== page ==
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New Federal CAFE Standard Announced by President Obama; Comments


MORE: U.S. Energy Policy Needs Bold, Obama Gives Same Old

Publishers Note: We absolutely agree with the position of Edmunds.Com on this issue!

SANTA MONICA, Calif.--Today changes are being announced for the Corporate Average Fuel Economy (CAFE) regulations, which are intended to encourage automakers to build and sell more fuel efficient cars, leading to a cleaner environment and less dependence on foreign oil. The new regulations, which will go into effect in 2011, will eliminate the discrepancy between the federal standard and the standards generated by California and other states, making it easier for automakers to coordinate their product plans for the United States market.

However, fundamental problems with CAFE remain.

“Defining what should be built does not create demand,” asserted CEO Jeremy Anwyl. “There are tons of great fuel-efficient cars out there today but most consumers aren’t interested, and CAFE doesn’t deal with the demand side at all.”

“A lesson regulators and many in the green community still haven't learned is that autos are still a major investment made as much with emotion as with common sense,” wrote John O’Dell, Editor of “It won't matter that the vehicles that result from this national program effort average 50 or 60 miles per gallon if no one wants to buy them.”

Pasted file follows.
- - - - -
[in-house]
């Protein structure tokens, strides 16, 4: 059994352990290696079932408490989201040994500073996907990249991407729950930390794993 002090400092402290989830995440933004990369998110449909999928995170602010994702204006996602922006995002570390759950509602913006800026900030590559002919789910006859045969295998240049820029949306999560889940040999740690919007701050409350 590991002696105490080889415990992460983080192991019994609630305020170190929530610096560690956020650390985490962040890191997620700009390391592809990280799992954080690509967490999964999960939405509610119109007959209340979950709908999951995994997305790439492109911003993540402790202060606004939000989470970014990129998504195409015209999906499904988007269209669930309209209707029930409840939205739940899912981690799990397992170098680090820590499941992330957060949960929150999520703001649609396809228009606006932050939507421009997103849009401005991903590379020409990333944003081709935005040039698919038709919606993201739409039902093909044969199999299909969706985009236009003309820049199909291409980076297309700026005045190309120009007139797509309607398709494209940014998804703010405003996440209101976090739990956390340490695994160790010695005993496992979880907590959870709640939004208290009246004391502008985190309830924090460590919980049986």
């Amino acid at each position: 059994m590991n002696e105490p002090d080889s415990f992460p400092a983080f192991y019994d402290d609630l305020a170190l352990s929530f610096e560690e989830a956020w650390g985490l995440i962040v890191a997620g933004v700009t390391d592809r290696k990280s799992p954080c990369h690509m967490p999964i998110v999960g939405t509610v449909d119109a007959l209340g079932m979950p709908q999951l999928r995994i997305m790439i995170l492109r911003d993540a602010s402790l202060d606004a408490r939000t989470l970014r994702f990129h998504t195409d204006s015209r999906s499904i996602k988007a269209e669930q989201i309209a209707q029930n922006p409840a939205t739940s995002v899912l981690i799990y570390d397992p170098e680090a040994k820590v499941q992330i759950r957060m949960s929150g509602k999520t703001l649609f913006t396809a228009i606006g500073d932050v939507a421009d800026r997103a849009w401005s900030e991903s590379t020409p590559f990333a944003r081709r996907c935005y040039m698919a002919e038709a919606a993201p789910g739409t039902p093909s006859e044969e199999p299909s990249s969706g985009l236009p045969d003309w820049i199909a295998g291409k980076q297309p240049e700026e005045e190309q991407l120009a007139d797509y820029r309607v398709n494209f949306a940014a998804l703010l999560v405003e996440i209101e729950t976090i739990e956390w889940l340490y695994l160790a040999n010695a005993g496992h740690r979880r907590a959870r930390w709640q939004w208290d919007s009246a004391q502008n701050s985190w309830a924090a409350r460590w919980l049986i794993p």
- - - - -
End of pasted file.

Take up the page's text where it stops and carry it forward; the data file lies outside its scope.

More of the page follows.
Automakers whose sales-weighted average fuel economy is above the CAFE standard must pay a fine to the government. A number of automakers resign themselves to paying that fine each year since it is more cost-effective and less brand-damaging than attempting to sell unwanted vehicles just to meet the standards.

“For some automakers, it would be market suicide to meet CAFE standards,” Anwyl acknowledged. “Minimizing our impact on the environment is a great goal, but this isn’t the way to get there.”

Instead, Anwyl suggests that politicians look overseas for ideas and inspiration.

“One reason that foreign automakers do well when gas gets expensive here in the US is because they need fuel efficient vehicles for their home markets, which have high fuel prices that are consistently inflated through taxes,” noted Editor Michelle Krebs.

Also, some countries levy a heavier tax on vehicles with higher horsepower and bigger engines.